Clinical Trials and Research News Weekly Roundup | S2 E27 | WHO and Ivermectin

TrialSite News Weekly Roundup

WHO & Pan American Health Organization Position on Ivermectin Use & COVID-19: Produce Evidence via RCT

  • In recent episodes, we’ve covered a plethora of stories about Ivermectin from around the globe. Recently, the Pan American Health Organization (PAHO) and the WHO (World Health Organization) came together to respond to the growing use of Ivermectin (especially in South America) to treat COVID-19. Although the “Monash” study demonstrated successfully that Ivermectin could be used to treat SARS-CoV-2 in experimentally infected cells and two preprint publications, based on observational studies reporting the apparent utility of Ivermectin to treat patients with COVID-19 needing mechanical ventilation, none of these sources represent sufficient evidence justifying use of the drug off label. The observational studies were not accepted in any peer reviewed journals and one of them was associated with the suspect “Surgisphere” group. Which we discussed at length in our Watchlist Episode titled: Hydroxychloroquine and the Mysteries Surgisphere Database. Consequently, PAHO and WHO recommend the only Ivermectin use occur in randomized controlled trials. Now… we here at TrialSite News would only add that there are a growing number of well-respected physicians around the world that have set up careful Ivermectin off label case studies with successful results according to their reports and associated interviews. Moreover at least 30 clinical trials involving Ivermectin have already commenced and in fact two are now completed. So we must ask the question, could there be an institutional bias against Ivermectin?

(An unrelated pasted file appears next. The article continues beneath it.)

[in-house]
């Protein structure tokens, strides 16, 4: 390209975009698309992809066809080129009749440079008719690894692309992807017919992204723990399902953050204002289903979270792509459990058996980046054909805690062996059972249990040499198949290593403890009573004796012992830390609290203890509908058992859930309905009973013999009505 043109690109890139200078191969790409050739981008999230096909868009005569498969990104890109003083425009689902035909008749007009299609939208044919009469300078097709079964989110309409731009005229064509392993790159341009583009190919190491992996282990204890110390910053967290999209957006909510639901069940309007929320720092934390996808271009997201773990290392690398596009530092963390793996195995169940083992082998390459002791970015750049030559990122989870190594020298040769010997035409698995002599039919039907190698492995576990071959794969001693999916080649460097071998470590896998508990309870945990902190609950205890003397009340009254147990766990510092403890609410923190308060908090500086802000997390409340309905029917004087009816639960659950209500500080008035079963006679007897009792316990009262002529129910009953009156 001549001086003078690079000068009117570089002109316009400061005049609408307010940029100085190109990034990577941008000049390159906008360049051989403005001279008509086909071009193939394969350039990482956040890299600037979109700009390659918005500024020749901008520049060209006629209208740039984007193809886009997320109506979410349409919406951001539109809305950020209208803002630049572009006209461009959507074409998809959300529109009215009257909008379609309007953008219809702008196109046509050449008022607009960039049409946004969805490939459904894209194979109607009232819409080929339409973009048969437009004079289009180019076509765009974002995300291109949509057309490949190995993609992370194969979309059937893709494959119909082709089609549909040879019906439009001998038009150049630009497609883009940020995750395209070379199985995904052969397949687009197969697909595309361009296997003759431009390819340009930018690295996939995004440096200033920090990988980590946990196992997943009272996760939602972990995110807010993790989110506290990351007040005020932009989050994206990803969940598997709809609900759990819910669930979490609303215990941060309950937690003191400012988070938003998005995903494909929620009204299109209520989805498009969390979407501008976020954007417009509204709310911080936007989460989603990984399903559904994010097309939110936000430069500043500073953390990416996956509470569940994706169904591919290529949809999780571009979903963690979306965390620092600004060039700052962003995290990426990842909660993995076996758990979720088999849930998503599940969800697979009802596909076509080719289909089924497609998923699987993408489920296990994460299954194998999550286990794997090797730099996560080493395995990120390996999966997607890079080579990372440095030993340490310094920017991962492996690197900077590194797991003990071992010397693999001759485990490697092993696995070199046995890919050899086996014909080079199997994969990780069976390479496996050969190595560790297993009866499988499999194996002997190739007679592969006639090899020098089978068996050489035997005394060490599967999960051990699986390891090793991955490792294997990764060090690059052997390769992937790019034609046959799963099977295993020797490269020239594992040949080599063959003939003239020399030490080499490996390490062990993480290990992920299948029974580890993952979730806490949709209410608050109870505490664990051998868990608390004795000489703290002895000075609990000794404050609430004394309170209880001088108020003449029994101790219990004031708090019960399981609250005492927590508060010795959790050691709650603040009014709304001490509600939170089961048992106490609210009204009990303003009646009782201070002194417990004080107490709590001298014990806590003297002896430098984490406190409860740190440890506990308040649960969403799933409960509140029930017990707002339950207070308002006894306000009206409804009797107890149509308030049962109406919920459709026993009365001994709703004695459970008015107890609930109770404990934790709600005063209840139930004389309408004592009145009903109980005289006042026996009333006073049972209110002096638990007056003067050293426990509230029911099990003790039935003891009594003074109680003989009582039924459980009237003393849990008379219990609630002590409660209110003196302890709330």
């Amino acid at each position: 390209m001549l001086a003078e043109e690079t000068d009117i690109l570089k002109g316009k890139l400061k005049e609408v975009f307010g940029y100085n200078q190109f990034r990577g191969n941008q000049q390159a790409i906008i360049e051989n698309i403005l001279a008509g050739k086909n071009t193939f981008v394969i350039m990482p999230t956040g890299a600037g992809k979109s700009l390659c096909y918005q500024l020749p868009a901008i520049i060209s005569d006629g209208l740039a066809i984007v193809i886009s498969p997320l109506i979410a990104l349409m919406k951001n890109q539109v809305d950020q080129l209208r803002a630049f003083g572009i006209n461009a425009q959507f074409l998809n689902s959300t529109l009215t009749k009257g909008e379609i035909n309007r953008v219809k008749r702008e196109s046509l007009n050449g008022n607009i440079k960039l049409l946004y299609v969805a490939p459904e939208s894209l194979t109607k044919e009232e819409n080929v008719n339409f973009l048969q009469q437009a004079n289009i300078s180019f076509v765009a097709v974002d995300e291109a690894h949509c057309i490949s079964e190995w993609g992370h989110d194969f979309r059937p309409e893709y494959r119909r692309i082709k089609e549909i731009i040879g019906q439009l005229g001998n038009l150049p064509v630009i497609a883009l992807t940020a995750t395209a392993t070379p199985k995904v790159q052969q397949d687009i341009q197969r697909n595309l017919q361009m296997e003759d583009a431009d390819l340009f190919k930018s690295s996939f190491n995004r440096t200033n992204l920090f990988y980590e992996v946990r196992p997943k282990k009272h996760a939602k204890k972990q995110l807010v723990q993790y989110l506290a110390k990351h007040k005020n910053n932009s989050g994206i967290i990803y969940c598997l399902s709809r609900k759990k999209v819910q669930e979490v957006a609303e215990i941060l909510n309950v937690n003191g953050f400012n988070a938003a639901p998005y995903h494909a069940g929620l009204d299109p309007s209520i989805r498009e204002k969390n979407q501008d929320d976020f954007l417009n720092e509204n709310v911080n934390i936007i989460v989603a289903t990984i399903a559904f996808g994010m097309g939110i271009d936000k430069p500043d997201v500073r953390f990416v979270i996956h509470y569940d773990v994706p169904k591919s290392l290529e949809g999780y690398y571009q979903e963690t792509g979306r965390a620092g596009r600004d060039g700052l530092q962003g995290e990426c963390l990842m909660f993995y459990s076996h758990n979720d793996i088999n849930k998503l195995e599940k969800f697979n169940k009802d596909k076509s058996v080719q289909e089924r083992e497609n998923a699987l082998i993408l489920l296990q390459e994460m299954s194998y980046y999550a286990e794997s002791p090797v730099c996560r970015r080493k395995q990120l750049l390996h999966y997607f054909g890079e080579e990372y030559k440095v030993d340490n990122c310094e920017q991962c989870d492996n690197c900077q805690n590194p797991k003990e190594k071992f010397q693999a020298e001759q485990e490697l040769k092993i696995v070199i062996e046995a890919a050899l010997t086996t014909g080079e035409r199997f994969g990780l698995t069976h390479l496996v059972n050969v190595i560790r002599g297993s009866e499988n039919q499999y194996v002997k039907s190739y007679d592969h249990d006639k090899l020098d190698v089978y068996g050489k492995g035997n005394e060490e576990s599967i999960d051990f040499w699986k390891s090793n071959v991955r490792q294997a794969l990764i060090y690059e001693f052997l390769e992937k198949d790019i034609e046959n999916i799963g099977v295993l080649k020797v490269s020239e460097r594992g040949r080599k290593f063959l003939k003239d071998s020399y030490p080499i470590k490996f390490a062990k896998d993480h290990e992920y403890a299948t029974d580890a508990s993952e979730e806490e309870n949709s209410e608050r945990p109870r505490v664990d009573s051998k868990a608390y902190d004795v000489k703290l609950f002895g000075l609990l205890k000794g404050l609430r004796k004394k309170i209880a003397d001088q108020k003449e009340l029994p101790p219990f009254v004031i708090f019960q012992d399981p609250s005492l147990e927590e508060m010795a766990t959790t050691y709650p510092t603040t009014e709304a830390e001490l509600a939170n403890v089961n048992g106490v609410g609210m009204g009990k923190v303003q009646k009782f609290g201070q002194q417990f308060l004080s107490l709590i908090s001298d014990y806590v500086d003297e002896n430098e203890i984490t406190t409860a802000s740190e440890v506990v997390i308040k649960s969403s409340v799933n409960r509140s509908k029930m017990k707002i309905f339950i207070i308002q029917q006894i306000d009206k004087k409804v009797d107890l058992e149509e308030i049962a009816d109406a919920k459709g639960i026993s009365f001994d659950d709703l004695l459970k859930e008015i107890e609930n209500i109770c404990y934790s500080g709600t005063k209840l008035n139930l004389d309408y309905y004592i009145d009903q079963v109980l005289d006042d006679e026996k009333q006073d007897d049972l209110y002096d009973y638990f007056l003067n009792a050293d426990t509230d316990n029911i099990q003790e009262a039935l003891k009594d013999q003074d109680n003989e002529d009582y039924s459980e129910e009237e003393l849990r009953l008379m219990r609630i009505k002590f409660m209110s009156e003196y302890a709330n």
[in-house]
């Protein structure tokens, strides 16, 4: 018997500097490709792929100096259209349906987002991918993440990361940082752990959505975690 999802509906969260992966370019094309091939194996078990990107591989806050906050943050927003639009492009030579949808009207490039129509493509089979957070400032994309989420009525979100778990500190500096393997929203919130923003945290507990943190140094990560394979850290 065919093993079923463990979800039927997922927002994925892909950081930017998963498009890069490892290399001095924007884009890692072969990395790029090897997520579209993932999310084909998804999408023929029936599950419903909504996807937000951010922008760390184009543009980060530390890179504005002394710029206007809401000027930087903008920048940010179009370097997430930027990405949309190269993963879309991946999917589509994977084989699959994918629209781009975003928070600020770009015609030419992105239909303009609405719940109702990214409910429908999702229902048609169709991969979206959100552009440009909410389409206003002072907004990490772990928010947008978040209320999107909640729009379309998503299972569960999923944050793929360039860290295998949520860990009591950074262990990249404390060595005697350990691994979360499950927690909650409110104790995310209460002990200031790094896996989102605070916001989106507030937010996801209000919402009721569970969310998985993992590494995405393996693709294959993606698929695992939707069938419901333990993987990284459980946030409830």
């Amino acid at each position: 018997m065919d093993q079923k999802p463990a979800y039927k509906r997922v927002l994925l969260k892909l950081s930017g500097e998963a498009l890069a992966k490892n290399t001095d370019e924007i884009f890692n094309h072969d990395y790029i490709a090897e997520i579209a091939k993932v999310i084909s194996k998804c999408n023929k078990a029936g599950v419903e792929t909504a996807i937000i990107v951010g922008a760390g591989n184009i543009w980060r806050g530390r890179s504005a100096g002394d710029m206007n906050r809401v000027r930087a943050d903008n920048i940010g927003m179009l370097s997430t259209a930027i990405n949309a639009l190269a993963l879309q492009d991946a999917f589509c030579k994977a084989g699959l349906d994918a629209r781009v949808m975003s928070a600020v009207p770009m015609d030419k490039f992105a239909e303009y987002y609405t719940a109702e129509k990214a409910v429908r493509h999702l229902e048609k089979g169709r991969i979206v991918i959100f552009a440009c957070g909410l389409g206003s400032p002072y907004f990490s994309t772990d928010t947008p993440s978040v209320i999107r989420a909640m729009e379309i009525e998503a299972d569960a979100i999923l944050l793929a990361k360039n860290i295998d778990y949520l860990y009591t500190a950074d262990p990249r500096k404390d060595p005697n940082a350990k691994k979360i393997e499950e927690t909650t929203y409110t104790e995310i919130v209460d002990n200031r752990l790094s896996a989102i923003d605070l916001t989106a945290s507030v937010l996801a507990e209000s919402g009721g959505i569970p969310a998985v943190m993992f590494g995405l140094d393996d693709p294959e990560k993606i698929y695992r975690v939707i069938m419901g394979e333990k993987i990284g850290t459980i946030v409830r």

• Could Unrelated Live Attenuated Vaccine Help Reduce Deadly Septic Inflammation Associated with SARS-CoV-2?: Two Louisiana researchers recently proposed that administering MMR (measles, mumps, rubella) vaccine could possibly represent a preventive measure to reduce septic inflammation observed with SARS-CoV-2 infection. The basis for this hypothesis stems from research in the labs of both Dr. Paul Fidel, Jr., Department Chair, Oral and Craniofacial Biology, and Associate Dean for Research, Louisiana State University Health School of Dentistry and Dr. Mairi Noverr, Professor of Microbiology & Immunology at Tulane University School of Medicine. The pair, who have collaborated in the past, hypothesize that an MMR vaccine in healthy individuals has few risks (no contraindications) and could be an effective approach to better protect individuals exposed to high-risk exposure scenarios, such as health care workers.
  • A Global Village of Volunteers as the Oxford COVID-19 Study Heads to Odisha: Meanwhile, in other COVID-19 related news: Ankan Nayak, an IT sales manager based in Odisha’s Sambalpur district, is a long way from Oxford University but that won’t stop him from stepping up and giving back to society by volunteering for the forthcoming Oxford University ChAdOx1 nCoV-19 vaccine. One of the leading candidates, Oxford teamed with AstraZeneca to progress the vaccine to the next phase. Already, they have immunized 1,000 healthy adults by May.
  • AstraZeneca Presents Positive Data from Phase III ETHOS Trial of Triple-Combination Therapy Breztri Aerosphere in Moderate to Severe COPD: For our final story of the day, we’re going to shift away from Covid-19 to talk about COPD. AstraZeneca announced positive results from the phase 3 ETHOS trial which compared triple-combination therapy Breztri Aerosphere (budesonide/glycopyrronium/formoterol fumarate) with two dual combination therapies: Bevespi Aerosphere (glycopyrronium/formoterol fumarate) and PT009 (single inhaler, fixed-dose budesonide and formoterol fumarate), in patients with moderate to very severe chronic obstructive pulmonary disease (COPD). Treatment with Breztri Aerosphere resulted in a statistically significant reduction in the rate of moderate or severe exacerbations versus the dual combination treatments, thus reaching the primary endpoint